Pushing the humidity without increasing temperature is not going to resolve this difference. You need both to achieve a decent Puer ageing environment.

Another example might be to compare Jinghong with say, Nan Nuo Shan, where temperatures are a good 5 to 10 degrees lower, but humidity – there is often mist in the mornings – can be high. So tea that is stored by tea farmers in sacks in their houses can often end up with a musty smell and not infrequently, obvious mould if kept there for extended periods.

nan nuo shan long ba men detail

It seems like dew point is perhaps a more useful measurement of humidty:

Dew point is the temperature to which air would have to drop, for a given absolute humidity, for moisture to condense out – as rain, mist etc.

The dew point in our first example with 30°C and an RH value of 70% would be 24°C and for the second, 9°C. Both are quite feasible, but assume that the amount of moisture in the air would remain constant as the temperature dropped. This is perhaps not likley, but even so, dew point gives a better indication of how ‘wet’ it is than RH does. i.e. how close to the dew point air temperature is.

What this suggests is that on a day in say northern Europe, during which the RH is 70%, if the temperature fell from 15 to 9°C, water would condense out of the air and on to or into something – like your Puer tea.

long ba men - protective village gate nan nuo shan

The fact that that doesn’t happen (hopefully) is because your home is likely not as cold, or humid, as it is outside.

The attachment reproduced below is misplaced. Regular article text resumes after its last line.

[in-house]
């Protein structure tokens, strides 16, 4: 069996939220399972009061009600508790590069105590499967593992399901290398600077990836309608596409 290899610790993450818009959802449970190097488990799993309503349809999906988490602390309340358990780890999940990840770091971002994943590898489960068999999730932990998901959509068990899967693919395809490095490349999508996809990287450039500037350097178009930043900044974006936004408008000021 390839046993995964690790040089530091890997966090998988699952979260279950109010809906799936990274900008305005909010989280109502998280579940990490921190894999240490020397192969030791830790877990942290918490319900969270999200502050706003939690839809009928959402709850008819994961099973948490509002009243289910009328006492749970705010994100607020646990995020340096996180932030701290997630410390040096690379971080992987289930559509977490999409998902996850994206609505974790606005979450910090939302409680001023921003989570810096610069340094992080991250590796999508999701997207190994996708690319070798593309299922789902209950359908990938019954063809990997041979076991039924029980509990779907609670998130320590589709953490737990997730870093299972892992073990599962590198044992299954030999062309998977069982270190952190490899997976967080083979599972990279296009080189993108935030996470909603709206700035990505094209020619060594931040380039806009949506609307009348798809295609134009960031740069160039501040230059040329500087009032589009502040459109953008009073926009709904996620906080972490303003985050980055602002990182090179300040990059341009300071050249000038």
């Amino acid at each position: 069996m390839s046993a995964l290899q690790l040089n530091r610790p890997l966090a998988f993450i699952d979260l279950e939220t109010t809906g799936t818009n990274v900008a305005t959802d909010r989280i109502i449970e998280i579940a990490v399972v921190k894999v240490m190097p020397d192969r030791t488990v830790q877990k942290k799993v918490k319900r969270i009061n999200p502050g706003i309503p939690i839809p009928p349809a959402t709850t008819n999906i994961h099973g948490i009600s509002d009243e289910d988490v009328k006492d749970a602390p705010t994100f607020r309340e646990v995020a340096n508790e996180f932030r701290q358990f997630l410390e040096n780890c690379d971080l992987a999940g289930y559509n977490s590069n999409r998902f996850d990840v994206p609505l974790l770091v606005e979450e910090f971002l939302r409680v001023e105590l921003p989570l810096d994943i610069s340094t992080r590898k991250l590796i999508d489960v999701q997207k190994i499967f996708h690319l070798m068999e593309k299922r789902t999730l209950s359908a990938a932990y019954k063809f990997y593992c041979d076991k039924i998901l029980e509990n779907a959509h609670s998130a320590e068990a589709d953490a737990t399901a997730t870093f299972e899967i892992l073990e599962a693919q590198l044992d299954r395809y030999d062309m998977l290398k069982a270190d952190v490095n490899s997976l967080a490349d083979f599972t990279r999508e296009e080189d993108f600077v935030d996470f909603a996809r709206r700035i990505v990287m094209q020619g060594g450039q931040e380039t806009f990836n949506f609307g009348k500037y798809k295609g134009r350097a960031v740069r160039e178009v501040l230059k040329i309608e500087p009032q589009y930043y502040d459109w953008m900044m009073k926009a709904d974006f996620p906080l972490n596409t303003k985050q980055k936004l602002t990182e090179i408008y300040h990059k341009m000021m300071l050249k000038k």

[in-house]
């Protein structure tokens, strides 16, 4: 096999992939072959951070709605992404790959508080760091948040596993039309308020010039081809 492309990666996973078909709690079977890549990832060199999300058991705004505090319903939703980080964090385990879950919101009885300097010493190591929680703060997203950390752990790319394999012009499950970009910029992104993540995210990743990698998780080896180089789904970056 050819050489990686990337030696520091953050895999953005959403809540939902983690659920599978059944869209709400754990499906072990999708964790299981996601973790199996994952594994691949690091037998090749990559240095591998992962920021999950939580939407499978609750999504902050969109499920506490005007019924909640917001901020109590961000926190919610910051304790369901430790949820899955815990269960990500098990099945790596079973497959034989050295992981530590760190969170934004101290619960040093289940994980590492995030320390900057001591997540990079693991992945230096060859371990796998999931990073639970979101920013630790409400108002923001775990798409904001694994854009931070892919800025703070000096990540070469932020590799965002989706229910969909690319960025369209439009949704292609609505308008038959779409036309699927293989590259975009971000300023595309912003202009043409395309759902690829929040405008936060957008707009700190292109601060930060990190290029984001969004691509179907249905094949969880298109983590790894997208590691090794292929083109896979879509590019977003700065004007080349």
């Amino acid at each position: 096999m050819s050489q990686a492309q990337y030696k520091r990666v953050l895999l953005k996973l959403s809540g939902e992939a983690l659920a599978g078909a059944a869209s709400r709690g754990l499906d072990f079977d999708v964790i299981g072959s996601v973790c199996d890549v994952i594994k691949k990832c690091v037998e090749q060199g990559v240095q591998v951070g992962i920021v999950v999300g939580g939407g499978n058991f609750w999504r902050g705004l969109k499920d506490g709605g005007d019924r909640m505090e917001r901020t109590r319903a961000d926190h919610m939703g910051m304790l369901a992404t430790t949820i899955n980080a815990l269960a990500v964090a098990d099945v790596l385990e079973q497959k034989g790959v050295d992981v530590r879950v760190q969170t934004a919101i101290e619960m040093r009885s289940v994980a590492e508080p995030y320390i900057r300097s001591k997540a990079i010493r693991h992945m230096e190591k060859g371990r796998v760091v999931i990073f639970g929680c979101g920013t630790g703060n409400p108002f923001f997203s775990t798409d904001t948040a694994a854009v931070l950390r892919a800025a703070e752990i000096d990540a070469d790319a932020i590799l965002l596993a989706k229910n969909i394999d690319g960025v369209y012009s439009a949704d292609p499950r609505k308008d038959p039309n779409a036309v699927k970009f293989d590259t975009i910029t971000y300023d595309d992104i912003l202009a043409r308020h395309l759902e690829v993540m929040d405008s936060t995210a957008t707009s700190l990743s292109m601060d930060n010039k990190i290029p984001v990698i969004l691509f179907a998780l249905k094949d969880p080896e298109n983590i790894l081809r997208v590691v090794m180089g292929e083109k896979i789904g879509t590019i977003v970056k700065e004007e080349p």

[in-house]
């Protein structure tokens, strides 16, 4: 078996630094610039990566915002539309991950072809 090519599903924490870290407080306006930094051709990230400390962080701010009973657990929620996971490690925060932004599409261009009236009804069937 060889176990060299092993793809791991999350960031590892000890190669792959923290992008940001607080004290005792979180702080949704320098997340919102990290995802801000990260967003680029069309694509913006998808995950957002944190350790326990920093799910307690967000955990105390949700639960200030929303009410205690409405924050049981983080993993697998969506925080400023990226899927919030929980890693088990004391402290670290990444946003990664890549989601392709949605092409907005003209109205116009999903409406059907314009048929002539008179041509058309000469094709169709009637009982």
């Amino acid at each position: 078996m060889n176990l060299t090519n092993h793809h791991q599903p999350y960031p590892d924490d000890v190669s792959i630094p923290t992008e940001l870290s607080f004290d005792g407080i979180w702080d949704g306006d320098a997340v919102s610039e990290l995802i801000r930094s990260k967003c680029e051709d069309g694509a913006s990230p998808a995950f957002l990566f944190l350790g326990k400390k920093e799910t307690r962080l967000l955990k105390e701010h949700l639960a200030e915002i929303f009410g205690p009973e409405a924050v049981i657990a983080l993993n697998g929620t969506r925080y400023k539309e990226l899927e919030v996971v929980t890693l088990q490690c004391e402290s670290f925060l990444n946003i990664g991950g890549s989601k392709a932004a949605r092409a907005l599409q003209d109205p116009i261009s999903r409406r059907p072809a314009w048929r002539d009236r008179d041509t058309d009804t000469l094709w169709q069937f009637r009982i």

The other thing that is important, is written on every Puer cake wrapper, but few people seem to talk about is airflow. This does not mean a draught. But there is a big difference between 30°C and 80%RH with a little air circulation, and the same temperature and RH with no air circulation.

Half Dipper

MarshalN

Mcintosh Tea

Neighbourhood Watch

I was back in the Hekai area the other day with the guys from Cha Ye! We had dinner with the village head of Guang Gang, one of the villages that makes up He Kai.

He was explaining to me how their system of monitoring works to police the use of agro-chemicals. In 2010, the government designated seven villages in the He kai area: Ban Pen New and Old villages, Man Mai, Man Nong New and Old villages, Man Nuai and Guang Gang,(帮盆新寨,帮盆老寨,曼迈,曼弄新寨,曼弄老寨,曼囡,广冈), as having ancient tea tree gardens which must be preserved and no agro-chemicals used.

These villages together have 9,100 mu (亩), that’s just over 600 hectares, of ancient tea tree gardens.

If anyone identifies tea gardens that are being treated with agro-chemicals, the land will be taken away from the offender and given to the person who identified the transgression.

It’s certainly cannot be failsafe as there may well be people willing to collude or look the other way. At the same time, it sounds a little reminiscent of earlier times, but maybe it can work…

Gua Feng Zhai – Cha Wang Shu – First Spring tea

HM was back up in Gua Feng Zhai about a week ago and came back with just over three and a half kilos of the first spring tea from Gua Feng Zhai’s Cha Wang Shu.

gua feng zhai mao 2012 cha

gua feng zhai mao 2012 cha

We tried the tea which at that stage was very smooth in the mouth, and sweet, but seemed a little thin in flavour. So about a week later, I thought I would try it again.

It had changed somewhat: still very smooth. The lid of the gaiwan carried the scent of  ‘flowers and honey’. The wet leaves have a dense ‘green’ aroma – a very distinct qing chou wei.  A faint hint of bitterness on the upper palate and ‘retro-olfactory’ hints of honeysuckle in the nasal cavity.